Australian airports may trial iPhones to verify identity of overseas travelers
Australia’s Department of Immigration and Border Protection has recommended outfitting Border Force officers at the country’s eight international airports with iPhones and attachable biometric devices to verify the identity of overseas travellers of interest in near real-time, according to a report by IT News.
The department has tested the portable biometric scanners at Brisbane international airport with the intention of replacing the bulky scanners which officers have complained are inconvenient to carry.
The Enhanced Biometrics at the Border (EBatB) technology comprises of an iPhone and a device that plugs into the bottom of the smartphone to enable the officer to log on.
The device allows roaming frontline officers to identify suspicious non-citizen travelling from other countries that have been flagged for an identity check by airport security at other international airports.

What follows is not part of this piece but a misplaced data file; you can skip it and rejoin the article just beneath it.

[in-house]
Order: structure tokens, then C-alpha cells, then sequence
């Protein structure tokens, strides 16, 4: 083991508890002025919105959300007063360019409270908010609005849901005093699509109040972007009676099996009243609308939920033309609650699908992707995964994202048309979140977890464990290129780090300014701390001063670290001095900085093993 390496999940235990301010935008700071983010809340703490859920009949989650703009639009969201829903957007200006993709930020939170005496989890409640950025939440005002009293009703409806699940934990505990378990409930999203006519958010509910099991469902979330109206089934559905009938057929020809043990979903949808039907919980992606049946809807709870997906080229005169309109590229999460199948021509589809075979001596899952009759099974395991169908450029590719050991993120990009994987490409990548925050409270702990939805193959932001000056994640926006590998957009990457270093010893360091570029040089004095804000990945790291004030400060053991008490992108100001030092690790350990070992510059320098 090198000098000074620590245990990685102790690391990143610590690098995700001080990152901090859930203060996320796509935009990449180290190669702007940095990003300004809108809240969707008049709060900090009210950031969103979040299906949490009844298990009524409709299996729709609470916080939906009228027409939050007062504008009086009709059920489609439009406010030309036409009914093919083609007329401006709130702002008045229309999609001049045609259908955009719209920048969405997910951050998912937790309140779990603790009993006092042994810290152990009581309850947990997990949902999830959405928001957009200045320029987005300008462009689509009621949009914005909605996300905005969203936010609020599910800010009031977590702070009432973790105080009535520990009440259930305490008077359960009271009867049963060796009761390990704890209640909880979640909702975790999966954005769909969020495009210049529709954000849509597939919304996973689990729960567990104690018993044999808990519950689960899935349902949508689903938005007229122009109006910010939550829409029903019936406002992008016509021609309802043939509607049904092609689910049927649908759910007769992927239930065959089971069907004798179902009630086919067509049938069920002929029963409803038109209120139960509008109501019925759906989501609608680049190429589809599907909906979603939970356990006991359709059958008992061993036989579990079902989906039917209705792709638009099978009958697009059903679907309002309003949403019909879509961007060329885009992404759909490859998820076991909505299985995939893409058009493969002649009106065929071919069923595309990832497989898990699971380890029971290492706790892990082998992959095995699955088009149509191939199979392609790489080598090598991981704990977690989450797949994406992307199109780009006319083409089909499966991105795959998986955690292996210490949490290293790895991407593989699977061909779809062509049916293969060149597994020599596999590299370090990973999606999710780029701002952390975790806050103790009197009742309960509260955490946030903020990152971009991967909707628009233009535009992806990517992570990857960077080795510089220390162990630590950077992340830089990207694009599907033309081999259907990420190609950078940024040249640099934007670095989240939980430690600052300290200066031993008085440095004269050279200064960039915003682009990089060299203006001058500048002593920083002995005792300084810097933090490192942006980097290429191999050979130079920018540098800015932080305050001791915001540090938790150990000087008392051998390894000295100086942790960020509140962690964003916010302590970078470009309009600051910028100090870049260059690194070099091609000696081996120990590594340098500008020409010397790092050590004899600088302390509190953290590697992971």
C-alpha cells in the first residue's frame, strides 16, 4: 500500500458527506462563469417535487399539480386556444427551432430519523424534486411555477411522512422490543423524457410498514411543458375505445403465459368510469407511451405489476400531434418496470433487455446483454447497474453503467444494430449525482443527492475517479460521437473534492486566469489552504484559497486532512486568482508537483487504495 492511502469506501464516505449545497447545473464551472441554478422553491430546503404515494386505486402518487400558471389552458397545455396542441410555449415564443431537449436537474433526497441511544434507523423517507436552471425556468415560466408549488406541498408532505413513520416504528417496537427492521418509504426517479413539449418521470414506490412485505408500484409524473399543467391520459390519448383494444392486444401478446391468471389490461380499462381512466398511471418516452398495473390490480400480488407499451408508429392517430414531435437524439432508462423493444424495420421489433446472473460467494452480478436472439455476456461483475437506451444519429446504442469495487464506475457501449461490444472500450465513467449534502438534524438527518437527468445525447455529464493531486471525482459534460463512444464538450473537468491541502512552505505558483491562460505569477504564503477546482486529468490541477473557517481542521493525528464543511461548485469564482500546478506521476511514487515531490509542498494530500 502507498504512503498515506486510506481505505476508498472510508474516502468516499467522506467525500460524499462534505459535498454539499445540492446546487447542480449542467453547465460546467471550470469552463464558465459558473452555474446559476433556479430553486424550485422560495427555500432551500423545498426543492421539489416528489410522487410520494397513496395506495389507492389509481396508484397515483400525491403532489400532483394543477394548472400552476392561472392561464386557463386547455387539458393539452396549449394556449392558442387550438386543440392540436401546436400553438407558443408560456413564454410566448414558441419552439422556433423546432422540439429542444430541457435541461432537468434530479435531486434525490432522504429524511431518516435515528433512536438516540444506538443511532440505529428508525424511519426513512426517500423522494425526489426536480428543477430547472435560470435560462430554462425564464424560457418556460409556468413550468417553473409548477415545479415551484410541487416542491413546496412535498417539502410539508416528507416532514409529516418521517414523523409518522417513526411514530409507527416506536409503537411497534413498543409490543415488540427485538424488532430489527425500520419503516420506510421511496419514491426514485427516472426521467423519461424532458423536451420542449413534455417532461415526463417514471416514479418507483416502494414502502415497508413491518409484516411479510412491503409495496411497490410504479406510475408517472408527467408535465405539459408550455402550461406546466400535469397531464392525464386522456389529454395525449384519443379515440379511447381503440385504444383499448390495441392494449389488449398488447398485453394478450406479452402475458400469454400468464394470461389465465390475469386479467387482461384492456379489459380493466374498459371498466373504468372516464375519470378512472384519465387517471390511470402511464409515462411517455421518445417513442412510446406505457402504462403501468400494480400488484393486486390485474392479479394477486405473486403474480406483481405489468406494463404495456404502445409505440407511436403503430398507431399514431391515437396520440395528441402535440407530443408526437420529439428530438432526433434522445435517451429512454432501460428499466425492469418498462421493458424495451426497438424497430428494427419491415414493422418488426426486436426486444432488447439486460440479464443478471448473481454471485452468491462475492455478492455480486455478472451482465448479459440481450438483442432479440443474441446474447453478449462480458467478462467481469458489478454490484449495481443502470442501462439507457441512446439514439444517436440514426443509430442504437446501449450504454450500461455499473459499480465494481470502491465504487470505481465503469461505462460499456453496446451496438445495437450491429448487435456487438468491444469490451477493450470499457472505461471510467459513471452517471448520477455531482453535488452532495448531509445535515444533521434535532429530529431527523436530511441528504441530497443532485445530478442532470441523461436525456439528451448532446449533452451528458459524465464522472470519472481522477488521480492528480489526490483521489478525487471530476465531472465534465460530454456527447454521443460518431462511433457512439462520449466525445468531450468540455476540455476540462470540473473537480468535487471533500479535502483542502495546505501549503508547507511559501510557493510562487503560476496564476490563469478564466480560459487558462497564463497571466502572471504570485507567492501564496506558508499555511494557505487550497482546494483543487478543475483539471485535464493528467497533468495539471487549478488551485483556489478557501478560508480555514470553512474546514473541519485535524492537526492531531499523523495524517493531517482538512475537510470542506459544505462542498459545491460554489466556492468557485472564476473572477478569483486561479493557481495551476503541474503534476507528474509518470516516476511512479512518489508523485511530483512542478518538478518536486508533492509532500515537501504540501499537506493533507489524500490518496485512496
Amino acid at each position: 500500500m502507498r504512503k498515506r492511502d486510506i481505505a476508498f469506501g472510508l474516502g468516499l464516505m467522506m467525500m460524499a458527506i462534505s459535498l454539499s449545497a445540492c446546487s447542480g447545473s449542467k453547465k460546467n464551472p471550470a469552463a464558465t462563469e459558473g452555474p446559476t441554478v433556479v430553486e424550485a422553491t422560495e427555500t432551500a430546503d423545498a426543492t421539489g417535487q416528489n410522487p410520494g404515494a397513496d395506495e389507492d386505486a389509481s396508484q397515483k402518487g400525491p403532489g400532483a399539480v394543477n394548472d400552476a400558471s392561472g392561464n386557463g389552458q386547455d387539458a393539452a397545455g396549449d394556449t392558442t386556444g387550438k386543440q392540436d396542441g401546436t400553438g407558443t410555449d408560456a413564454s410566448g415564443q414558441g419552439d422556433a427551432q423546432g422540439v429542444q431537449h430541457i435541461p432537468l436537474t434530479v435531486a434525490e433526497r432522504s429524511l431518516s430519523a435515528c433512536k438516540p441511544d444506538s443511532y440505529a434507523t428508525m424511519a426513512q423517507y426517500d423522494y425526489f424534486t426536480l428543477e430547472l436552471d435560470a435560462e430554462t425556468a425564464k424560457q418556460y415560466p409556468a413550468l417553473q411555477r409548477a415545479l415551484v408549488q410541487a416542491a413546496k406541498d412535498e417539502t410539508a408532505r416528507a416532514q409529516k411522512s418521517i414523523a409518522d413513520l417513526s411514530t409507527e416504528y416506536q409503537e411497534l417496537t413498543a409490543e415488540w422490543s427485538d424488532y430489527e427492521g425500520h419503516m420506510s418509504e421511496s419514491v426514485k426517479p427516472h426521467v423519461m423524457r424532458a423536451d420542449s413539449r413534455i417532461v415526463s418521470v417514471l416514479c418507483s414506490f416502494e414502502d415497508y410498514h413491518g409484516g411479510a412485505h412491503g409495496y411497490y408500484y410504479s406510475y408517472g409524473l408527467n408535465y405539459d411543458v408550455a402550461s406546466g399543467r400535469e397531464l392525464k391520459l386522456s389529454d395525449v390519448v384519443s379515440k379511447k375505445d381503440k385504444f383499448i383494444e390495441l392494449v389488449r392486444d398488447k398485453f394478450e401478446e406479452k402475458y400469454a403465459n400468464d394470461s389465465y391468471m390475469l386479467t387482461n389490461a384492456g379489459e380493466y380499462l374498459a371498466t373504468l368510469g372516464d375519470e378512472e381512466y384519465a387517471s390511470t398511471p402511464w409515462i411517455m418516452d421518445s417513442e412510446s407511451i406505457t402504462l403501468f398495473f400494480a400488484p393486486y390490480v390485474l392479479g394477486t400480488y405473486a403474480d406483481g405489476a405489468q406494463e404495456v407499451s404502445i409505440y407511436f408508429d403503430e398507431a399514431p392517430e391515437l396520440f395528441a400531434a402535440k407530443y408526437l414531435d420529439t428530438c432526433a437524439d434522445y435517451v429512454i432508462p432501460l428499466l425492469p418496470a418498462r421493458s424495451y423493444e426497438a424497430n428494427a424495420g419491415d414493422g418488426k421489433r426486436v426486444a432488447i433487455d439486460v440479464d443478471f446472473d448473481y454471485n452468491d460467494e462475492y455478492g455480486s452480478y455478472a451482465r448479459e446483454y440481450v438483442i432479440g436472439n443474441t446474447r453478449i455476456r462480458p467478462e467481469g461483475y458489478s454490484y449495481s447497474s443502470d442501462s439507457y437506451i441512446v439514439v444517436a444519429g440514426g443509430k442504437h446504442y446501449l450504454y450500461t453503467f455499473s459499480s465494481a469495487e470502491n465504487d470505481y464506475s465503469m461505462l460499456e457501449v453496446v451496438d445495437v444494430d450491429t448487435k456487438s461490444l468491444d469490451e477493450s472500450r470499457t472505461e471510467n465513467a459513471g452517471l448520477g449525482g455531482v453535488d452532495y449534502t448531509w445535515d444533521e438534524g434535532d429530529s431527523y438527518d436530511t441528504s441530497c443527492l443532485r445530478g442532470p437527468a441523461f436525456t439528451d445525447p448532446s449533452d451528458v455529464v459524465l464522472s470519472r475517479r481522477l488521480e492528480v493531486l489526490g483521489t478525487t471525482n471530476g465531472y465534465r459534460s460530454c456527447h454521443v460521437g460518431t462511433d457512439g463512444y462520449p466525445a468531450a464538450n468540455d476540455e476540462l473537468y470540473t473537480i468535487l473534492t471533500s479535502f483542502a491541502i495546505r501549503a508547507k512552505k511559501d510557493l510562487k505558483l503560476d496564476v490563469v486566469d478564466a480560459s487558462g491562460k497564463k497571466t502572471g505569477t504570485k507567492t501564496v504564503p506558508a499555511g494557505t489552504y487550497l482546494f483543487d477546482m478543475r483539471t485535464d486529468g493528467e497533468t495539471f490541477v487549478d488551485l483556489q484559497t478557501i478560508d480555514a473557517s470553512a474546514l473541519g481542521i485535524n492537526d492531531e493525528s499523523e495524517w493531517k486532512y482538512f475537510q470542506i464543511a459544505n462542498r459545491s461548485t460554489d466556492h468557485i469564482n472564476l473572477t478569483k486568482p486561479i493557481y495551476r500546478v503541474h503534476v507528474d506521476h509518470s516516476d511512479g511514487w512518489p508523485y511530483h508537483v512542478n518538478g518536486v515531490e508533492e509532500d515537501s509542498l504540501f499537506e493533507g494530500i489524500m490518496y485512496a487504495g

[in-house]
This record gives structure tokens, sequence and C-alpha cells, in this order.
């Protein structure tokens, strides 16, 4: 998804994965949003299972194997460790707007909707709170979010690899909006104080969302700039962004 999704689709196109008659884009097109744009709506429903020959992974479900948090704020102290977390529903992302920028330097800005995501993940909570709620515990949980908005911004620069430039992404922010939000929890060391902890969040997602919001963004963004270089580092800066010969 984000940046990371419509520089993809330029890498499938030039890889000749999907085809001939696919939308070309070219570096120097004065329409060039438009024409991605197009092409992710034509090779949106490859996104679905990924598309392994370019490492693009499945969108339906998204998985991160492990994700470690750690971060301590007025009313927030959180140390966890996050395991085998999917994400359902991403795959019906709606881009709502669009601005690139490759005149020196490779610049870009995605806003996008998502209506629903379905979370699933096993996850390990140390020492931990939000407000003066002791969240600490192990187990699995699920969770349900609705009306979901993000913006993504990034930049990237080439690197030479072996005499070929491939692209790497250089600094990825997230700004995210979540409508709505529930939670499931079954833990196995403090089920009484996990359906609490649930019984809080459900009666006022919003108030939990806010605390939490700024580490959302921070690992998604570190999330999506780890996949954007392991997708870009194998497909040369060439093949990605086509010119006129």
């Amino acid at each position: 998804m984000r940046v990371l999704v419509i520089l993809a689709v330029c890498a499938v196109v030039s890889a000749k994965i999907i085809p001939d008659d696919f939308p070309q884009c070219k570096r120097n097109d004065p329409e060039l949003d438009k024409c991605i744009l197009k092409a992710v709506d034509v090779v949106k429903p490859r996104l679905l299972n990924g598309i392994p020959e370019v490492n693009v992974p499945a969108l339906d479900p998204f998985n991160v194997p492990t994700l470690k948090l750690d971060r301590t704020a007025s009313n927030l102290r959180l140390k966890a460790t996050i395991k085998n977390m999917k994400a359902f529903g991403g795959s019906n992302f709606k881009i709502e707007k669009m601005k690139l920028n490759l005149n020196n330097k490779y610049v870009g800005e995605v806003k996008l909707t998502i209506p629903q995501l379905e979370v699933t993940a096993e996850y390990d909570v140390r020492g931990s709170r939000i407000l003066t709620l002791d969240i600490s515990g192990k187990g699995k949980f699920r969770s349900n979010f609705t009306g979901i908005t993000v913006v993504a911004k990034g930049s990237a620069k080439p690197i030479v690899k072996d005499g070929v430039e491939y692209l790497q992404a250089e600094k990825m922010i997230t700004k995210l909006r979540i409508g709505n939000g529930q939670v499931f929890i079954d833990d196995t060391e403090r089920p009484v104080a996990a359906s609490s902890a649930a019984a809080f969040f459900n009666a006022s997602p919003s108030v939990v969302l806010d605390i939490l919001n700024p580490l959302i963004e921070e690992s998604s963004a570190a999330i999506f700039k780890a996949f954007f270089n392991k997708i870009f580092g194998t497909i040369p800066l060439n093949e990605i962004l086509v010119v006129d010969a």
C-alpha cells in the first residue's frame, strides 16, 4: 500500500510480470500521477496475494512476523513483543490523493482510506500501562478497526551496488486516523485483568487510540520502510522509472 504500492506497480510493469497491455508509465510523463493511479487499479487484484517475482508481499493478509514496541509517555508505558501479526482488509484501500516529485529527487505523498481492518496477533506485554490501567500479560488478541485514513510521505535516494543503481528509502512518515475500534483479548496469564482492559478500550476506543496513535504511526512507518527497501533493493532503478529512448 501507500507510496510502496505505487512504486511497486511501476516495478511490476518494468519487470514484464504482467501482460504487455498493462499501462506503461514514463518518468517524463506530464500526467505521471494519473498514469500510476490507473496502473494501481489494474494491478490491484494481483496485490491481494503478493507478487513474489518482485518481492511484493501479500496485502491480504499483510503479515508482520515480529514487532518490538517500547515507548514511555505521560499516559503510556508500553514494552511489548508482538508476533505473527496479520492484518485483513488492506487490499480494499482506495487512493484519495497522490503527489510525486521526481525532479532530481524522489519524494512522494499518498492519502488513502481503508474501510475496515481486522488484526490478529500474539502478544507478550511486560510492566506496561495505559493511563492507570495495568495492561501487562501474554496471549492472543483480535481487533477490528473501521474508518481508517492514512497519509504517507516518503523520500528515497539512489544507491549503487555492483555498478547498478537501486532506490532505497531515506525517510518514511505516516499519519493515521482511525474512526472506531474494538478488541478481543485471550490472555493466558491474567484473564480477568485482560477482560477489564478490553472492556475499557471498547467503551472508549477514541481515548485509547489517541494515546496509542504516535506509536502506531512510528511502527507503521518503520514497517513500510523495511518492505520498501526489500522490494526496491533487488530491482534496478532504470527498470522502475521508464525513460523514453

Using the device, officers are able to “very quickly take a minimum of four fingerprints [from a referred non-citizen], and in less than 60 seconds [run] those fingerprints… against departmental holdings”, said the department’s identity and biometrics division head Joe Franzi.
“All the immigration passport information, various name changes, you name it, everything we hold on that person, including their face, comes up on screen for the officer,” Franzi said.
The process would typically take several hours to complete, as well as involve officers consulting multiple systems and making several phone calls.
For nearly a decade, the department has been collecting biometric information from the visa applicants of more than 40 countries across Europe, Africa, the Middle East and Asia.
The department was considering expanding the biometric data at its disposal by “being able to connect up and interrogate law enforcement data holdings”, Franzi said.
The devices would be funded by the federal government’s $99.2 million budget to provide immigration risk system to detect risky visa applicants before they enter the country.
The new capability will link up with the national facial biometrics system being developed by the Attorney-General’s Department, which was recently provided with access to drivers’ licence images by state and territory governments.
Earlier this year it was revealed that the Australian Passport Office is developing in-house a new facial recognition system to keep pace with the country’s two government biometrics initiatives.